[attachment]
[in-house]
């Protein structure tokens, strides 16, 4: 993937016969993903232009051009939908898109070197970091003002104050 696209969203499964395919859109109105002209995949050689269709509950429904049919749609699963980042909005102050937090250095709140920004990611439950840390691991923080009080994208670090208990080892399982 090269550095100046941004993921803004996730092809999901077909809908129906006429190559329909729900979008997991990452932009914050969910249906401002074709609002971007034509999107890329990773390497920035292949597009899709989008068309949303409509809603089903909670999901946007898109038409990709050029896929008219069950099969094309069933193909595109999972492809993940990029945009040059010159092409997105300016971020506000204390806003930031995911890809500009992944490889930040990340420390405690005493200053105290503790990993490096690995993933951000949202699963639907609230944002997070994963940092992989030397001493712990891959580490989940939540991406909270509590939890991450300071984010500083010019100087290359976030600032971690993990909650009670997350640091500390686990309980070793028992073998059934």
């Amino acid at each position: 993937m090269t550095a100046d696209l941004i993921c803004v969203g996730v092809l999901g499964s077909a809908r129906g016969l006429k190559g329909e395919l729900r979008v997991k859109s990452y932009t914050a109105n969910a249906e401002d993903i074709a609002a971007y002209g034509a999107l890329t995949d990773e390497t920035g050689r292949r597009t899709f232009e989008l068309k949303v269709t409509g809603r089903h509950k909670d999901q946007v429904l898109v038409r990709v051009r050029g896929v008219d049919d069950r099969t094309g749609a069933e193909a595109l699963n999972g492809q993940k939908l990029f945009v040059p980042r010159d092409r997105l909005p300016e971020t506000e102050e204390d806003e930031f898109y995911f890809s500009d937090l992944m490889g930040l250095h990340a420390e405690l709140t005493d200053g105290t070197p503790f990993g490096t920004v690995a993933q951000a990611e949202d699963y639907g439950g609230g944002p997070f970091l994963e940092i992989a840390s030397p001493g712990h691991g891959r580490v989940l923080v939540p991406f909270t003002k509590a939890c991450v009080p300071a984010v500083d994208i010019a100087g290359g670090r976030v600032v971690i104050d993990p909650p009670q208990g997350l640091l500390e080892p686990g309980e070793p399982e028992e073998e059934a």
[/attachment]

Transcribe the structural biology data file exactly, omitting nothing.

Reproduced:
[in-house]
């Protein structure tokens, strides 16, 4: 993937016969993903232009051009939908898109070197970091003002104050 696209969203499964395919859109109105002209995949050689269709509950429904049919749609699963980042909005102050937090250095709140920004990611439950840390691991923080009080994208670090208990080892399982 090269550095100046941004993921803004996730092809999901077909809908129906006429190559329909729900979008997991990452932009914050969910249906401002074709609002971007034509999107890329990773390497920035292949597009899709989008068309949303409509809603089903909670999901946007898109038409990709050029896929008219069950099969094309069933193909595109999972492809993940990029945009040059010159092409997105300016971020506000204390806003930031995911890809500009992944490889930040990340420390405690005493200053105290503790990993490096690995993933951000949202699963639907609230944002997070994963940092992989030397001493712990891959580490989940939540991406909270509590939890991450300071984010500083010019100087290359976030600032971690993990909650009670997350640091500390686990309980070793028992073998059934």
């Amino acid at each position: 993937m090269t550095a100046d696209l941004i993921c803004v969203g996730v092809l999901g499964s077909a809908r129906g016969l006429k190559g329909e395919l729900r979008v997991k859109s990452y932009t914050a109105n969910a249906e401002d993903i074709a609002a971007y002209g034509a999107l890329t995949d990773e390497t920035g050689r292949r597009t899709f232009e989008l068309k949303v269709t409509g809603r089903h509950k909670d999901q946007v429904l898109v038409r990709v051009r050029g896929v008219d049919d069950r099969t094309g749609a069933e193909a595109l699963n999972g492809q993940k939908l990029f945009v040059p980042r010159d092409r997105l909005p300016e971020t506000e102050e204390d806003e930031f898109y995911f890809s500009d937090l992944m490889g930040l250095h990340a420390e405690l709140t005493d200053g105290t070197p503790f990993g490096t920004v690995a993933q951000a990611e949202d699963y639907g439950g609230g944002p997070f970091l994963e940092i992989a840390s030397p001493g712990h691991g891959r580490v989940l923080v939540p991406f909270t003002k509590a939890c991450v009080p300071a984010v500083d994208i010019a100087g290359g670090r976030v600032v971690i104050d993990p909650p009670q208990g997350l640091l500390e080892p686990g309980e070793p399982e028992e073998e059934a």